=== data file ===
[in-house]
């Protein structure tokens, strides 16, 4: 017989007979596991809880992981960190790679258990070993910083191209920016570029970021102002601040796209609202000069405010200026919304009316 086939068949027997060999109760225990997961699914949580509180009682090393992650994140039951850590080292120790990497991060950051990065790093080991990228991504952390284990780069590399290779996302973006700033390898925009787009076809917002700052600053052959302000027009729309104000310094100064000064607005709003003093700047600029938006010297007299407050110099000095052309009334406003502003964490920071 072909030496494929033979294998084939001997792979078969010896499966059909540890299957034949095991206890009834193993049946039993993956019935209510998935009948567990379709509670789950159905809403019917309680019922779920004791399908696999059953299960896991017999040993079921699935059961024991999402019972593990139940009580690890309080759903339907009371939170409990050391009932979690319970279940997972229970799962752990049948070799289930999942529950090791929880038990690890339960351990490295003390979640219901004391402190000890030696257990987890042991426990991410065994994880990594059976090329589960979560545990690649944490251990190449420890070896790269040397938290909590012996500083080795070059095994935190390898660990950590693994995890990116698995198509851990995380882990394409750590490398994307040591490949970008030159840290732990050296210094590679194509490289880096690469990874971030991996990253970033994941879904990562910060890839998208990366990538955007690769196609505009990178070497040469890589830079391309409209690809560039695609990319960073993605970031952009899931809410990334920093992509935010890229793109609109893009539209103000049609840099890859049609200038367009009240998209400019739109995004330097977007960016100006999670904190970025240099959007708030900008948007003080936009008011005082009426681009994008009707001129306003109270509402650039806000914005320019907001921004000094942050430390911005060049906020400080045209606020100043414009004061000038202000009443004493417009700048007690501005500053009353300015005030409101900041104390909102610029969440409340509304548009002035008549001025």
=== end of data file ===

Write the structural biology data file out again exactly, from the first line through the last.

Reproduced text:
[in-house]
């Protein structure tokens, strides 16, 4: 017989007979596991809880992981960190790679258990070993910083191209920016570029970021102002601040796209609202000069405010200026919304009316 086939068949027997060999109760225990997961699914949580509180009682090393992650994140039951850590080292120790990497991060950051990065790093080991990228991504952390284990780069590399290779996302973006700033390898925009787009076809917002700052600053052959302000027009729309104000310094100064000064607005709003003093700047600029938006010297007299407050110099000095052309009334406003502003964490920071 072909030496494929033979294998084939001997792979078969010896499966059909540890299957034949095991206890009834193993049946039993993956019935209510998935009948567990379709509670789950159905809403019917309680019922779920004791399908696999059953299960896991017999040993079921699935059961024991999402019972593990139940009580690890309080759903339907009371939170409990050391009932979690319970279940997972229970799962752990049948070799289930999942529950090791929880038990690890339960351990490295003390979640219901004391402190000890030696257990987890042991426990991410065994994880990594059976090329589960979560545990690649944490251990190449420890070896790269040397938290909590012996500083080795070059095994935190390898660990950590693994995890990116698995198509851990995380882990394409750590490398994307040591490949970008030159840290732990050296210094590679194509490289880096690469990874971030991996990253970033994941879904990562910060890839998208990366990538955007690769196609505009990178070497040469890589830079391309409209690809560039695609990319960073993605970031952009899931809410990334920093992509935010890229793109609109893009539209103000049609840099890859049609200038367009009240998209400019739109995004330097977007960016100006999670904190970025240099959007708030900008948007003080936009008011005082009426681009994008009707001129306003109270509402650039806000914005320019907001921004000094942050430390911005060049906020400080045209606020100043414009004061000038202000009443004493417009700048007690501005500053009353300015005030409101900041104390909102610029969440409340509304548009002035008549001025």